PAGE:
A collection is a container for tables and/or views, somewhat akin to a schema in other databases. Other types of views, like joins, can also be created within collections. The contained tables and/or views can be of uniform or type schemas.

A view collection is what results from performing a filter operation against another collection.

Besides providing a means for logical grouping of tables, a collection provides the ability to query the contained tables, regardless of the mixture of type schemas, for columns shared between all tables. Tables within the collection that lack the queried-for columns will simply not contribute to the resulting data set.

For example, a transportation department may have two teams gathering ongoing spatial information in their respective jurisdictions. Team A ingests geo-referenced objects from Twitter into a table named TWITTER inside of the collection MASTER. Their objects have X and Y columns corresponding to longitude and latitude, as well as TIMESTAMP and other columns. Meanwhile, Team B collects vehicle movement information, adding their objects with X, Y, TIMESTAMP, TRACK_ID and other columns to a table named VEHICLE_TRACKS also inside the MASTER collection. Now, queries for X, Y, & TIMESTAMP on the collection MASTER will be applied to both tables.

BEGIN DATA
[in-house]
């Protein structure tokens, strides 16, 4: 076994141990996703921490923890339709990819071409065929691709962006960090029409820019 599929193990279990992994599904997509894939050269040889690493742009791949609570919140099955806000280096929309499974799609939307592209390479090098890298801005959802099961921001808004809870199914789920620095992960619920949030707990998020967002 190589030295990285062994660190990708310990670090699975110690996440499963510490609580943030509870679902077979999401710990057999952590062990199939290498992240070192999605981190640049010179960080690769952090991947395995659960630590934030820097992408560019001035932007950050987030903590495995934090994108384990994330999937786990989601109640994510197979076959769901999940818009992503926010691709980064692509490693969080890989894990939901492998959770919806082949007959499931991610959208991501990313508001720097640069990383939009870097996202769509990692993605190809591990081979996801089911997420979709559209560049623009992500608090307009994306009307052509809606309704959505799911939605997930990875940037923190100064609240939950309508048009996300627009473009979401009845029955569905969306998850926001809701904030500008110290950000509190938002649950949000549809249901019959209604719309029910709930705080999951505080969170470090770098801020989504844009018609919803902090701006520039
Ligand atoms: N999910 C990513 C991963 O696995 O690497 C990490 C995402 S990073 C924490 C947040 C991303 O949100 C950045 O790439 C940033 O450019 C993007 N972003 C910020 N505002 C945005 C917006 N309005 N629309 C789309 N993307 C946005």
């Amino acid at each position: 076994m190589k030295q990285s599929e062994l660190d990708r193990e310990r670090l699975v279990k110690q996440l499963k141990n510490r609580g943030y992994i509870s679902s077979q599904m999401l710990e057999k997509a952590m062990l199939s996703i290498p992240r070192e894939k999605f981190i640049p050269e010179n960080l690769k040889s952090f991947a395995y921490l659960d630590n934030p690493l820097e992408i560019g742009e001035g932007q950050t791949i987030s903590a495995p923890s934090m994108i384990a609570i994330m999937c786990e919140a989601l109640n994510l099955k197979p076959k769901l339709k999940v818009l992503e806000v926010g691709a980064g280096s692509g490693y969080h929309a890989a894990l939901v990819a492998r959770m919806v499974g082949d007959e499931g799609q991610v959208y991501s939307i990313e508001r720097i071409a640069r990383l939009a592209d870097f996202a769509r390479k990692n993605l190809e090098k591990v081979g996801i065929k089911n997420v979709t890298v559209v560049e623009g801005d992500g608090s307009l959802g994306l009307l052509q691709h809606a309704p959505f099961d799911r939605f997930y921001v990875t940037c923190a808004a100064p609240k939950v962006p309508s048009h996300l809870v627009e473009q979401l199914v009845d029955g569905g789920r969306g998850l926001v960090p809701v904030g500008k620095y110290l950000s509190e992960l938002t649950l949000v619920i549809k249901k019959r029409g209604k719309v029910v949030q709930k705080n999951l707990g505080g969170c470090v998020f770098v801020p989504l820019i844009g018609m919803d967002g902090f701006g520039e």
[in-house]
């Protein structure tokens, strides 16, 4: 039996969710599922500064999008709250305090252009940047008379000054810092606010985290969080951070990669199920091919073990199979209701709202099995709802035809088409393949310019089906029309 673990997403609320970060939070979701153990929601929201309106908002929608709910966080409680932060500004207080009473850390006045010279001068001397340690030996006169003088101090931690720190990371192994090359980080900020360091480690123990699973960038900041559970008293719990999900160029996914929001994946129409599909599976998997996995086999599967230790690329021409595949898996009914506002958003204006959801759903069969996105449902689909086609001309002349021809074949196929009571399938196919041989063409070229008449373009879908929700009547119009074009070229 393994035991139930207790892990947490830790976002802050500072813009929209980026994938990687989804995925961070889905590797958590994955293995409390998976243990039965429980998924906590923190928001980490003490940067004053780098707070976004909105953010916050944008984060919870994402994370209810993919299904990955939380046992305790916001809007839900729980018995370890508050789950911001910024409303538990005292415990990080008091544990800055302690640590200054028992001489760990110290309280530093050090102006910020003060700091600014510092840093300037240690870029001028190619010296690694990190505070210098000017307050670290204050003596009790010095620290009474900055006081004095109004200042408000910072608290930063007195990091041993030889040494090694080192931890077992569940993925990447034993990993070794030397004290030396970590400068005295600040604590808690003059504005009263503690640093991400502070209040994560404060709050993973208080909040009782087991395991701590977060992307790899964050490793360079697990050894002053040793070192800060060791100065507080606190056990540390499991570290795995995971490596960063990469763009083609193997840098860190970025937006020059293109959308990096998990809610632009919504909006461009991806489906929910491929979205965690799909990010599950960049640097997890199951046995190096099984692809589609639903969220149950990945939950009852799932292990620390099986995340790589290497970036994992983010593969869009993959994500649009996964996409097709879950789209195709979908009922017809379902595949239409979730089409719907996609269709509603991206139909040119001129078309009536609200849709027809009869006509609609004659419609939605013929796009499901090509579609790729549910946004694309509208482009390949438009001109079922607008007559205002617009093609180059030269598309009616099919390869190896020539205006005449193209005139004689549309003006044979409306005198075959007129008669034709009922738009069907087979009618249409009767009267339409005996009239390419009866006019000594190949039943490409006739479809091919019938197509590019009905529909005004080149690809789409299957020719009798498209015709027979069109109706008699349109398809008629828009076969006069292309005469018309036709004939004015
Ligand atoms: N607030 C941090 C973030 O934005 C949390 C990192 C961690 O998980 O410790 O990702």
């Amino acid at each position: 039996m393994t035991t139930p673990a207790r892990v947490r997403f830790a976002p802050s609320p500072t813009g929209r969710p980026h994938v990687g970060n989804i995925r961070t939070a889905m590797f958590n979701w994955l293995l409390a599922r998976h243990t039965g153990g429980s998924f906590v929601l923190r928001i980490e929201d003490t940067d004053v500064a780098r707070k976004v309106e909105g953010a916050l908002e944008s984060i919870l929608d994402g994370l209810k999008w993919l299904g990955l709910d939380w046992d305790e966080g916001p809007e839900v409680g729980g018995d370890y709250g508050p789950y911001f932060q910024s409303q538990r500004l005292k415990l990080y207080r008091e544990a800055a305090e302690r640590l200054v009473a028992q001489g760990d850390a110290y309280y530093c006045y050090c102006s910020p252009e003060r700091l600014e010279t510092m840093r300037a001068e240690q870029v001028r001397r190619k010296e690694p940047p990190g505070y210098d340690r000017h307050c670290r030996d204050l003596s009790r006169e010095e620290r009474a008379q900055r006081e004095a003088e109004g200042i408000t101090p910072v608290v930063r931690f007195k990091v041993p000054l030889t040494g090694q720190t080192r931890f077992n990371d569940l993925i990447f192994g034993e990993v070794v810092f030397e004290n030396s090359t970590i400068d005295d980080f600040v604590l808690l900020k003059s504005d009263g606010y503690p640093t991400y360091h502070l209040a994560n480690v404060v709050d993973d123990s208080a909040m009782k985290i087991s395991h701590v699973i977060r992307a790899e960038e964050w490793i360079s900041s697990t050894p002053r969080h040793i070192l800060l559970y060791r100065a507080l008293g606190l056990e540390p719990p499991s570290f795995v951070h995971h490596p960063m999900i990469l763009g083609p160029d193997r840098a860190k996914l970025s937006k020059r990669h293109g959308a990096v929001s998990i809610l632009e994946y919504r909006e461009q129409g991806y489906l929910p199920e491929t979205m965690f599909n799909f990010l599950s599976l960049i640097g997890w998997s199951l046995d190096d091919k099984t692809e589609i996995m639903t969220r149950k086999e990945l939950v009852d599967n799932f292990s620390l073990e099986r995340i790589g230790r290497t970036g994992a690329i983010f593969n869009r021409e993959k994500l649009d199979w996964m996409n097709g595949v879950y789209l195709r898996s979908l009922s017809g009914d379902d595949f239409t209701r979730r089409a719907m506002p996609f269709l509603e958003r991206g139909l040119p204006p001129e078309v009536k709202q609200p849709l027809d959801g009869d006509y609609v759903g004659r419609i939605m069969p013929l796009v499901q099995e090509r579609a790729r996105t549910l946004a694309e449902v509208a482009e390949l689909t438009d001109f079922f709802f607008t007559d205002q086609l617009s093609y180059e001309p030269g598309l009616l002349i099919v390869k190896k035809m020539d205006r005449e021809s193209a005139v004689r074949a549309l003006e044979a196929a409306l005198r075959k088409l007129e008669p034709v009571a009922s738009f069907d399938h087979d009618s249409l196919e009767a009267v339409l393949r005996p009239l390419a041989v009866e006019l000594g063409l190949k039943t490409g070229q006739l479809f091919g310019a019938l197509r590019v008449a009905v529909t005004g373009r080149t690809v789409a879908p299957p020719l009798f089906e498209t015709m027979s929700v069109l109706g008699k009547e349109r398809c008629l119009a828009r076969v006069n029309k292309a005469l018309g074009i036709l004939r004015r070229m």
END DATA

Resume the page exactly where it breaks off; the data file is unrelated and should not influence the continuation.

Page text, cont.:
Collections do not themselves have a time-to-live in the way that views do. However, an empty collection will be removed from memory automatically when the database on which it resides is restarted. In that case, it will need to be recreated for applications that depend on its existence, like ODBC or Reveal.

Setting a time-to-live on a collection will set the time-to-live of every table & view contained within it. This creates an effective time-to-live for the collection, as each access of a member of the collection will extend its life.

Collections have the same naming criteria as tables.

A collection can be created using the /create/table endpoint with the is_collection option set to true.


Since collections can contain tables of different types, you don't need to specify a type ID.

In Python, the GPUdbTable class serves as a convenient wrapper for many table-related endpoints and can be used to create a collection implicitly, if it doesn't already exist; for example:

    name = "my_collection",
    db = h_db,
    options = gpudb.GPUdbTableOptions.default().is_collection(True)

After a collection is created, tables and views can be added to the collection at creation time using the compatible endpoints with the collection_name option set to the collection's name.

For example, in Python,:

# Create a column list
columns = [
    [ "id", gpudb.GPUdbRecordColumn._ColumnType.INT ],
    [ "name", gpudb.GPUdbRecordColumn._ColumnType.STRING, gpudb.GPUdbColumnProperty.CHAR64 ]

# Create a simple table using the column list
    name = "table_in_collection",
    db = h_db,
    options = gpudb.GPUdbTableOptions.default().collection_name("my_collection")

Once records/tables are available in the collection, you can use the /get/records/fromcollection endpoint to retrieve data from the collection.

For example, in Python,:

result = h_db.get_records_from_collection_and_decode("my_collection", 0, -9999)

for collection_record in result["records"]:
    print collection_record.values()